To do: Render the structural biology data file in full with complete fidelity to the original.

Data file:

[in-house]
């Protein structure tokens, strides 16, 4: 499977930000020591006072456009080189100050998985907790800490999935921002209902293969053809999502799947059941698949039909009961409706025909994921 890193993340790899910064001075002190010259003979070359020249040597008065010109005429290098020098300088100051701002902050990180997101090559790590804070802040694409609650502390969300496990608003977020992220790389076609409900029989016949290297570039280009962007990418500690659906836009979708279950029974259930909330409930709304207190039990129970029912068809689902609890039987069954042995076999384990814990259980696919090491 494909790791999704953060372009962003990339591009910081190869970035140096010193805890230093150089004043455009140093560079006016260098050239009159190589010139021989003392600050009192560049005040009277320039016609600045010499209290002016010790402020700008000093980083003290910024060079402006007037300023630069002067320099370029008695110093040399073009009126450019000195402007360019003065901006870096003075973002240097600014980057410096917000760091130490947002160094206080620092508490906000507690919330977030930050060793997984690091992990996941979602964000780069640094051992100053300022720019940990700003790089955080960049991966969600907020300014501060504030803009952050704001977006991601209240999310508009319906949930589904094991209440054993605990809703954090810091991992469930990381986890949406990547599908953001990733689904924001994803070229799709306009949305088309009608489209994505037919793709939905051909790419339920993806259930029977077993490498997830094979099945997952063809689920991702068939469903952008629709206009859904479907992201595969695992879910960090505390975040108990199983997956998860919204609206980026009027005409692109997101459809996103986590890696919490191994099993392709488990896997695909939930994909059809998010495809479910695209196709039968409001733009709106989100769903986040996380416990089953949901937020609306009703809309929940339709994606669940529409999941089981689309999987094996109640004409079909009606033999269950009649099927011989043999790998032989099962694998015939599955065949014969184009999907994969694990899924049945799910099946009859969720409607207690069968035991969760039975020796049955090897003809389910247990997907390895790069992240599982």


[in-house]
């Protein structure tokens, strides 16, 4: 499977930000020591006072456009080189100050998985907790800490999935921002209902293969053809999502799947059941698949039909009961409706025909994921 890193993340790899910064001075002190010259003979070359020249040597008065010109005429290098020098300088100051701002902050990180997101090559790590804070802040694409609650502390969300496990608003977020992220790389076609409900029989016949290297570039280009962007990418500690659906836009979708279950029974259930909330409930709304207190039990129970029912068809689902609890039987069954042995076999384990814990259980696919090491 494909790791999704953060372009962003990339591009910081190869970035140096010193805890230093150089004043455009140093560079006016260098050239009159190589010139021989003392600050009192560049005040009277320039016609600045010499209290002016010790402020700008000093980083003290910024060079402006007037300023630069002067320099370029008695110093040399073009009126450019000195402007360019003065901006870096003075973002240097600014980057410096917000760091130490947002160094206080620092508490906000507690919330977030930050060793997984690091992990996941979602964000780069640094051992100053300022720019940990700003790089955080960049991966969600907020300014501060504030803009952050704001977006991601209240999310508009319906949930589904094991209440054993605990809703954090810091991992469930990381986890949406990547599908953001990733689904924001994803070229799709306009949305088309009608489209994505037919793709939905051909790419339920993806259930029977077993490498997830094979099945997952063809689920991702068939469903952008629709206009859904479907992201595969695992879910960090505390975040108990199983997956998860919204609206980026009027005409692109997101459809996103986590890696919490191994099993392709488990896997695909939930994909059809998010495809479910695209196709039968409001733009709106989100769903986040996380416990089953949901937020609306009703809309929940339709994606669940529409999941089981689309999987094996109640004409079909009606033999269950009649099927011989043999790998032989099962694998015939599955065949014969184009999907994969694990899924049945799910099946009859969720409607207690069968035991969760039975020796049955090897003809389910247990997907390895790069992240599982």